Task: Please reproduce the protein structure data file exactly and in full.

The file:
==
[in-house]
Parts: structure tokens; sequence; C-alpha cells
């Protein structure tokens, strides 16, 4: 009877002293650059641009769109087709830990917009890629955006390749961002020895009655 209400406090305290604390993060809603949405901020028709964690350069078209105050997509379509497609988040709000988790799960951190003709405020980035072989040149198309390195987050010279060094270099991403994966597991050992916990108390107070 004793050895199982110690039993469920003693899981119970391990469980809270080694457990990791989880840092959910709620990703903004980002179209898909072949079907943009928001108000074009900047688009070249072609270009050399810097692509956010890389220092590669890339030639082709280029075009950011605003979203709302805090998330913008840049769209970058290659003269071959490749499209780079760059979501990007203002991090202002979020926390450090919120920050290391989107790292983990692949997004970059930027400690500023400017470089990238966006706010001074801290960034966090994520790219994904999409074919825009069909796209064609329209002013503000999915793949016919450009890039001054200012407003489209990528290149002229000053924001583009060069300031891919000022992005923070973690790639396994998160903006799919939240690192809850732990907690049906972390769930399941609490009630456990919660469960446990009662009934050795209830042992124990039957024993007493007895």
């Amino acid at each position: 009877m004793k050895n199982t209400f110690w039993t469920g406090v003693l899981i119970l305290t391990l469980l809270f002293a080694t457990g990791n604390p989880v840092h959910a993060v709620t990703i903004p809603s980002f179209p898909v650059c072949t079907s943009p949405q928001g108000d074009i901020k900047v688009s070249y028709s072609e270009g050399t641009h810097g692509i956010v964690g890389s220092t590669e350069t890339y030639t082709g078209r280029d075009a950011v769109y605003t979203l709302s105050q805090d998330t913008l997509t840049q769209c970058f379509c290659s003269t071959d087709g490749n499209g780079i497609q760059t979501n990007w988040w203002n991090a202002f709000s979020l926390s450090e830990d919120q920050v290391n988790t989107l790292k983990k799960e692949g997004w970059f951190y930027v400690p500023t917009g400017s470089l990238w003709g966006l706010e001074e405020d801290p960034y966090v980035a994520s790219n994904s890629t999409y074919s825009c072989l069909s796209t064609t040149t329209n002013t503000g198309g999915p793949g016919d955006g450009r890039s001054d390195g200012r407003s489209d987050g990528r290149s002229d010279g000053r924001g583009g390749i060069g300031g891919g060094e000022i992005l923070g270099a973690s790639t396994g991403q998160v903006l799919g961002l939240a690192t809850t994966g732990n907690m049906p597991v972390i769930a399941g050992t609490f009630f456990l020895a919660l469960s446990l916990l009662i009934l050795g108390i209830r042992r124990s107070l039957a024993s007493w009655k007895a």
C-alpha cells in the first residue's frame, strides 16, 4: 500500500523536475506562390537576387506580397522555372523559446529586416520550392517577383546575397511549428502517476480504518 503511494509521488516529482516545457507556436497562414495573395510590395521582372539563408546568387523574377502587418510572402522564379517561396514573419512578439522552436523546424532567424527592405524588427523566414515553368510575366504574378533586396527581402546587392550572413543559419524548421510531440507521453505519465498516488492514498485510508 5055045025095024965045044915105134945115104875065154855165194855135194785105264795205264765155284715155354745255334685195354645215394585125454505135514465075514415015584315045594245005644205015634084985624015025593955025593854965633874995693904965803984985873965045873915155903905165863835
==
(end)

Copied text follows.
[in-house]
Parts: structure tokens; sequence; C-alpha cells
């Protein structure tokens, strides 16, 4: 009877002293650059641009769109087709830990917009890629955006390749961002020895009655 209400406090305290604390993060809603949405901020028709964690350069078209105050997509379509497609988040709000988790799960951190003709405020980035072989040149198309390195987050010279060094270099991403994966597991050992916990108390107070 004793050895199982110690039993469920003693899981119970391990469980809270080694457990990791989880840092959910709620990703903004980002179209898909072949079907943009928001108000074009900047688009070249072609270009050399810097692509956010890389220092590669890339030639082709280029075009950011605003979203709302805090998330913008840049769209970058290659003269071959490749499209780079760059979501990007203002991090202002979020926390450090919120920050290391989107790292983990692949997004970059930027400690500023400017470089990238966006706010001074801290960034966090994520790219994904999409074919825009069909796209064609329209002013503000999915793949016919450009890039001054200012407003489209990528290149002229000053924001583009060069300031891919000022992005923070973690790639396994998160903006799919939240690192809850732990907690049906972390769930399941609490009630456990919660469960446990009662009934050795209830042992124990039957024993007493007895």
């Amino acid at each position: 009877m004793k050895n199982t209400f110690w039993t469920g406090v003693l899981i119970l305290t391990l469980l809270f002293a080694t457990g990791n604390p989880v840092h959910a993060v709620t990703i903004p809603s980002f179209p898909v650059c072949t079907s943009p949405q928001g108000d074009i901020k900047v688009s070249y028709s072609e270009g050399t641009h810097g692509i956010v964690g890389s220092t590669e350069t890339y030639t082709g078209r280029d075009a950011v769109y605003t979203l709302s105050q805090d998330t913008l997509t840049q769209c970058f379509c290659s003269t071959d087709g490749n499209g780079i497609q760059t979501n990007w988040w203002n991090a202002f709000s979020l926390s450090e830990d919120q920050v290391n988790t989107l790292k983990k799960e692949g997004w970059f951190y930027v400690p500023t917009g400017s470089l990238w003709g966006l706010e001074e405020d801290p960034y966090v980035a994520s790219n994904s890629t999409y074919s825009c072989l069909s796209t064609t040149t329209n002013t503000g198309g999915p793949g016919d955006g450009r890039s001054d390195g200012r407003s489209d987050g990528r290149s002229d010279g000053r924001g583009g390749i060069g300031g891919g060094e000022i992005l923070g270099a973690s790639t396994g991403q998160v903006l799919g961002l939240a690192t809850t994966g732990n907690m049906p597991v972390i769930a399941g050992t609490f009630f456990l020895a919660l469960s446990l916990l009662i009934l050795g108390i209830r042992r124990s107070l039957a024993s007493w009655k007895a």
C-alpha cells in the first residue's frame, strides 16, 4: 500500500523536475506562390537576387506580397522555372523559446529586416520550392517577383546575397511549428502517476480504518 503511494509521488516529482516545457507556436497562414495573395510590395521582372539563408546568387523574377502587418510572402522564379517561396514573419512578439522552436523546424532567424527592405524588427523566414515553368510575366504574378533586396527581402546587392550572413543559419524548421510531440507521453505519465498516488492514498485510508 5055045025095024965045044915105134945115104875065154855165194855135194785105264795205264765155284715155354745255334685195354645215394585125454505135514465075514415015584315045594245005644205015634084985624015025593955025593854965633874995693904965803984985873965045873915155903905165863835